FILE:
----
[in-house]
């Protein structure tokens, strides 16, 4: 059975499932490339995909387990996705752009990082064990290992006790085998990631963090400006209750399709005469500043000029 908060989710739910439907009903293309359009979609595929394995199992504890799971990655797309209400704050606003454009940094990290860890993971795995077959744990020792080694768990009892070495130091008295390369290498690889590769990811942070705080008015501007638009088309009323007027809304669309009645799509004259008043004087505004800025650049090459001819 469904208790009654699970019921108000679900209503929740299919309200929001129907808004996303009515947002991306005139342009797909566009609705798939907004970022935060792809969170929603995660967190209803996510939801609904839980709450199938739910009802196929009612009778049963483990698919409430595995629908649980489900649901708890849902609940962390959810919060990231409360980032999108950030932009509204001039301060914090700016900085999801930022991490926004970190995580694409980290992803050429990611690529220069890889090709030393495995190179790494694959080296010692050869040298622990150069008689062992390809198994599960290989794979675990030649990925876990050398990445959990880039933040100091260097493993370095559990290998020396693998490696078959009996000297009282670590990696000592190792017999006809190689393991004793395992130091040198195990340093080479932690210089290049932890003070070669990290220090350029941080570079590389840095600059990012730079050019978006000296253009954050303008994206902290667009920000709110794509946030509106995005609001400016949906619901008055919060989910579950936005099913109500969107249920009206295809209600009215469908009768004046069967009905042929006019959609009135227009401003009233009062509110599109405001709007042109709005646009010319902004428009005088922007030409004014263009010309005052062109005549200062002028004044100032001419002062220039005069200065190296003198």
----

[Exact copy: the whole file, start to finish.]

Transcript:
[in-house]
């Protein structure tokens, strides 16, 4: 059975499932490339995909387990996705752009990082064990290992006790085998990631963090400006209750399709005469500043000029 908060989710739910439907009903293309359009979609595929394995199992504890799971990655797309209400704050606003454009940094990290860890993971795995077959744990020792080694768990009892070495130091008295390369290498690889590769990811942070705080008015501007638009088309009323007027809304669309009645799509004259008043004087505004800025650049090459001819 469904208790009654699970019921108000679900209503929740299919309200929001129907808004996303009515947002991306005139342009797909566009609705798939907004970022935060792809969170929603995660967190209803996510939801609904839980709450199938739910009802196929009612009778049963483990698919409430595995629908649980489900649901708890849902609940962390959810919060990231409360980032999108950030932009509204001039301060914090700016900085999801930022991490926004970190995580694409980290992803050429990611690529220069890889090709030393495995190179790494694959080296010692050869040298622990150069008689062992390809198994599960290989794979675990030649990925876990050398990445959990880039933040100091260097493993370095559990290998020396693998490696078959009996000297009282670590990696000592190792017999006809190689393991004793395992130091040198195990340093080479932690210089290049932890003070070669990290220090350029941080570079590389840095600059990012730079050019978006000296253009954050303008994206902290667009920000709110794509946030509106995005609001400016949906619901008055919060989910579950936005099913109500969107249920009206295809209600009215469908009768004046069967009905042929006019959609009135227009401003009233009062509110599109405001709007042109709005646009010319902004428009005088922007030409004014263009010309005052062109005549200062002028004044100032001419002062220039005069200065190296003198």